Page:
Close air support

In military tactics, close air support (CAS) is defined as air action such as air strikes by fixed or rotary-winged aircraft against hostile targets near friendly forces and require detailed integration of each air mission with fire and movement of these forces and attacks with aerial bombs, glide bombs, missiles, rockets, autocannons, machine guns, and even directed-energy weapons such as lasers.[1]

U.S. Army paratroopers assigned to the Company B, 2nd Battalion, 503rd Infantry Regiment, 173rd Airborne Brigade, observe a U.S. Air Force F-16 Falcon during close air support training at Pocek Range in Postojna, Slovenia, March 12, 2015.

The requirement for detailed integration because of proximity, fires or movement is the determining factor. CAS may need to be conducted during shaping operations with Special Operations Forces (SOF) if the mission requires detailed integration with the fire and movement of those forces. A closely related subset of air interdiction (AI), battlefield air interdiction, denotes interdiction against units with near-term effects on friendly units, but which does not require integration with friendly troop movements. The term "battlefield air interdiction" is not currently used in U.S. joint doctrine. CAS requires excellent coordination with ground forces. In advanced modern militaries, that coordination is typically handled by specialists such as Joint Fires Observers (JFOs), Joint Terminal Attack Controllers (JTACs), and forward air controllers (FACs).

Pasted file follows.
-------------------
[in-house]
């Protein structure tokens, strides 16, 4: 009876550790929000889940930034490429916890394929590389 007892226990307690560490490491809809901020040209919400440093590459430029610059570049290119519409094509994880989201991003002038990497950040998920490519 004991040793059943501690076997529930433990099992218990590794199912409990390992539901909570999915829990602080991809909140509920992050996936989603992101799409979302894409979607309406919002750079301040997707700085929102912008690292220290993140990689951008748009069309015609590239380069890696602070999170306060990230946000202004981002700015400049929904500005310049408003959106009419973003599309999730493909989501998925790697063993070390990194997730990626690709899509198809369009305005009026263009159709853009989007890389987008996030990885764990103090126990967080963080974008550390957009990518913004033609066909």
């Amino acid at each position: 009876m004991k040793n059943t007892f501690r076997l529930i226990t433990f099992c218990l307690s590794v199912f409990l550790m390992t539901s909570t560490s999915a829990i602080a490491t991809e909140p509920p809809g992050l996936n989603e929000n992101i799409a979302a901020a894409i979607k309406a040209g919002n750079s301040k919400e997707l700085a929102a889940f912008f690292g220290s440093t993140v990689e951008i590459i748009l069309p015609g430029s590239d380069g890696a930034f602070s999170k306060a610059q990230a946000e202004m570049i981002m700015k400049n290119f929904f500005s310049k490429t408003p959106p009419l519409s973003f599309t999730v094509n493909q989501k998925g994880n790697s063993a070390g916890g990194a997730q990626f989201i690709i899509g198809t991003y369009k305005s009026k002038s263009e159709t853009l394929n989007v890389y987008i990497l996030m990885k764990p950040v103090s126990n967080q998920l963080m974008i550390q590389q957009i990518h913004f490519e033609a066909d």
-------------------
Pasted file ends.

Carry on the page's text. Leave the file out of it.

The First World War was the first conflict to make extensive use of CAS, albeit using relatively primitive methods in contrast to later warfare. Even so, it was clear that coordination between aerial and ground forces via radio communication typically made such attacks more effective. Appropriately modified, the British F.E 2b fighter became the first ground-attack aircraft, while Germany produced the first purpose-built ground attack aircraft in the form of the Junkers J.I; the Sopwith Camel was another successful early platform. Both the Sinai and Palestine Campaign and the German spring offensive of 1918 made extensive use of CAS aircraft. The interwar period saw CAS doctrine continue to advance, although theorists and aviators would often clash over its strategic value. Several different conflicts, including the Polish–Soviet War, the Spanish Civil War, colonial wars in the Middle East and the Gran Chaco War, were noticeably impacted by CAS operations.

The Second World War marked the universal acceptance of the integration of air power into combined arms warfare. Although the German Luftwaffe was the only force to use CAS at the start of the war, all the major combatants had developed effective air-ground coordination techniques by the conflict's end. New techniques, such as the use of forward air control to guide CAS aircraft and identifying invasion stripes, also emerged at this time, being heavily shaped by the Italian Campaign and the invasion of Normandy. CAS practices continued to advance in further conflicts, including the Korean War and the Vietnam War; major milestones including the introduction of attack helicopters and the creation of aerial gunships, such as the Bell AH-1 Cobra and the Douglas AC-47 Spooky. While many CAS aircraft have been propeller driven, several jet aircraft, such as the A-10 Thunderbolt II (Warthog) and the Su-25 (Frogfoot), have been developed as well.

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